Matt Franklin (Topher Grace) has the charm and sensuality of a young Cary Grant and uses these charms on Tori Frederking (Teresa Palmer) who is his high school dream girl whom he never had the courage to ask on a date during the heated 80s. She is so stunning you can imagine Matt being intimidated by her beauty. In an opening sequence Tori comes into a video store in the Sherman Oaks Galleria where Matt works. He tricks her into a conversation with him. Terrified to tell her he works at this video store Sun Court, he lies and tells her that he works at Goldman Sachs. A graduate of MIT , Matt now 23 is a wiz with math. His father hounds him to find a proper job, but Matt is confused as to what to do with his life. "I didn't give one quarter of my salary to MIT so that you could work at a mall," his father says.
Matt has a twin sister Wendy played to perfection by Anna Faris and a best friend Barry Nathan (Dan Folger) who is the weakest actor in the lot. In a driving sequence Matt and Barry both do not look enough at the road to be taken seriously as drivers (or actors) , but then the point of this film is to enjoy, not analyze and to sit back and to relax. The 80s music is featured at just the right moments and the choice of songs will satisfy nostalgia buffs. This is not just another one of 'those' films. This is a fun, hip look at innocence, youth and first love. Hats off to the writer-director Michael Douse and Jeff and Jackie Filgo who wrote the screenplay along with Douse.
After stealing a Mercedes red convertible from the car lot that used to employ Barry until he was fired, Matt, his sister and Barry are off to an epic, end of summer party. Cocaine is discovered in the Mercedes glove box and Barry eventually puts it into his suit pocket.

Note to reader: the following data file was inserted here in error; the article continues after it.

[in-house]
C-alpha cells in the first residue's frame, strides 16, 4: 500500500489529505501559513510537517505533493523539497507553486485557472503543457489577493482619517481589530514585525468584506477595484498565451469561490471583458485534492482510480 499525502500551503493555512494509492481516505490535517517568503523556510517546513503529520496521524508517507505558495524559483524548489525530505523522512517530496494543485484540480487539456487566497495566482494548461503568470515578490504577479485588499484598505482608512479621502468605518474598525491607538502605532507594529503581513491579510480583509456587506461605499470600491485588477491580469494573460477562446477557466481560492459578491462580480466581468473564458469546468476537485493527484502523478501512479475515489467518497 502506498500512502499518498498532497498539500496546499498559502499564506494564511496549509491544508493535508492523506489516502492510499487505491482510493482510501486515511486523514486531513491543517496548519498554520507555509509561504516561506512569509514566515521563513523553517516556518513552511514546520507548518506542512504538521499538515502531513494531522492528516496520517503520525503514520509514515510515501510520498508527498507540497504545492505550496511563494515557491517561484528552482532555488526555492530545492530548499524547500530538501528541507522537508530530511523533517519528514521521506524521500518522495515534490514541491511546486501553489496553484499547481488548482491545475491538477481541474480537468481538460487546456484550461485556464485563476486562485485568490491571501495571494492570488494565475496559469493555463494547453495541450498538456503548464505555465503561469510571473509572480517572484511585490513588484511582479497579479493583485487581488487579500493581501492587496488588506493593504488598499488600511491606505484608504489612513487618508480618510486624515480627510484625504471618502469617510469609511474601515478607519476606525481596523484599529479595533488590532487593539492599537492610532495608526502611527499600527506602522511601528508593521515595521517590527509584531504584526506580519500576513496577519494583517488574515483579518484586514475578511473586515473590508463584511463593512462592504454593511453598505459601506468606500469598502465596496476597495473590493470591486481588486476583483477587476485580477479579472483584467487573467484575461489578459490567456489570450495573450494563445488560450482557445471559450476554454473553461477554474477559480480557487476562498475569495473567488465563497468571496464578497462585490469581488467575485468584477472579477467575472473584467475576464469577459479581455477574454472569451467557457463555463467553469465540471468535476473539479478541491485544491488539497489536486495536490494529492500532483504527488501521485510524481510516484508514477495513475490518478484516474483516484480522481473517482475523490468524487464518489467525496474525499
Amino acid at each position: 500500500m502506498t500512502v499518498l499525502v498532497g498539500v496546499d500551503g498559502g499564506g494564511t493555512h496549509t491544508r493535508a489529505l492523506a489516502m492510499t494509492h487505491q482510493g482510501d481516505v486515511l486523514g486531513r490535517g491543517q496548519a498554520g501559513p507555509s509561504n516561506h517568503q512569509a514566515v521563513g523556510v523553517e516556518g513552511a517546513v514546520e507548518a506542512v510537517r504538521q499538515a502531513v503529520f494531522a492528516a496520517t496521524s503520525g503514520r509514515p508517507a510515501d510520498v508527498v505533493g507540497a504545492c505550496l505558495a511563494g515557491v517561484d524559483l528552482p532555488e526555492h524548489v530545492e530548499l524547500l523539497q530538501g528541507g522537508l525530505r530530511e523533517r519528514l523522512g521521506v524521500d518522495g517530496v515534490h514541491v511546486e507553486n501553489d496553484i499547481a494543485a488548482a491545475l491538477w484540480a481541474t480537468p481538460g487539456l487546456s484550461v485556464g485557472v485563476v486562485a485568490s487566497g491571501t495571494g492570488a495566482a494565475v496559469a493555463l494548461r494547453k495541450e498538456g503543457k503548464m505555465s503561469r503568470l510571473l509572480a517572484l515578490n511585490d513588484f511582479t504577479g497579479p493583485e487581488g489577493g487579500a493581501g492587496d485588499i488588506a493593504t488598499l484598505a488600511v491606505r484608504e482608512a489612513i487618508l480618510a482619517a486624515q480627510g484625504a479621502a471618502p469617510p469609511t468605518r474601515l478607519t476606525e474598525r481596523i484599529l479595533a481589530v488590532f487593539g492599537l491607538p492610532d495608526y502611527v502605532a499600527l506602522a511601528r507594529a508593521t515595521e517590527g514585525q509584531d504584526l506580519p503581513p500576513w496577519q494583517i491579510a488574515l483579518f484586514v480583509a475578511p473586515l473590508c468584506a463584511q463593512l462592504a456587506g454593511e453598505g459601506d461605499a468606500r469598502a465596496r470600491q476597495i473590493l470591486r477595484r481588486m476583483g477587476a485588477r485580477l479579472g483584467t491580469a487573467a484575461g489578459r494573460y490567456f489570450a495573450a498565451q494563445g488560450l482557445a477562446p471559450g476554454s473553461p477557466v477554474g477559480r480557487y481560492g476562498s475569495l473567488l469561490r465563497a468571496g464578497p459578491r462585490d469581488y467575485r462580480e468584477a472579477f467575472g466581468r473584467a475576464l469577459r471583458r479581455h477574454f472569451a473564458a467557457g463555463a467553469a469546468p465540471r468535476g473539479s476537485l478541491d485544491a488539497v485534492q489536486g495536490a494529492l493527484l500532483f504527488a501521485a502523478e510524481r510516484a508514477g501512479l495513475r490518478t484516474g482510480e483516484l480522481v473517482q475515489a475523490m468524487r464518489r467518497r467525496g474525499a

At the party Matt connects with Tori who is impressed that he is working at Goldman Sachs as she is working at a competitive brokerage house. Later she confesses that she hates her job. Still Matt can not tell her the truth about himself.
Barry gets involved with a buxom woman who wants some of his coke and then tells him that she wants to have sex with him in the bathroom. Her date comes in. "What does he want?" Dan asks. "To watch," she says. While this scene has its momentary laughs, it tries too hard and is a weak part of the film.
Soon the entourage tires of this party and Tori and her friends see the red Mercedes that Matt and Barry are driving. Barry announces he has cocaine and the girls invite them to another party at a spectacular home in Beverly Hills owned by Tori's employer.
Tori introduces Barry to her boss who is smitten with her and tries to lure her to his bedroom when Matt cleverly prevents this from happening.
The group returns to the first party and soon Matt and Tori are escaping to a nearby secluded home where after jumping on the trampoline they jump each other. When they finish making love, Matt tells Tori that he works in a video store and she reacts badly claiming that he lied to her just to have sex. She runs away. The good writing helps you to empathize with both parties and the sadness that results.
Eventually Matt who is heartbroken takes on a dare to get inside of a giant ball and be propelled down a steep hill to where? Wherever this ball stops. You have to see the film to find out what happens.
This is a dangerous under taking and moments before Matt gets into the ball he announces to the parties' some one hundred guests , "I'm Matt Franklin. I work at Sun Court Video in the Sherman Oaks Galleria. And I still live with my parents. I've been so afraid that I've messed up my life. We're all trying to be something we're not."
See Take Me Home Tonight and be grateful you had the gumption to go to a film that does not present itself like the big hearted soul it is and you just could leave the theatre singing.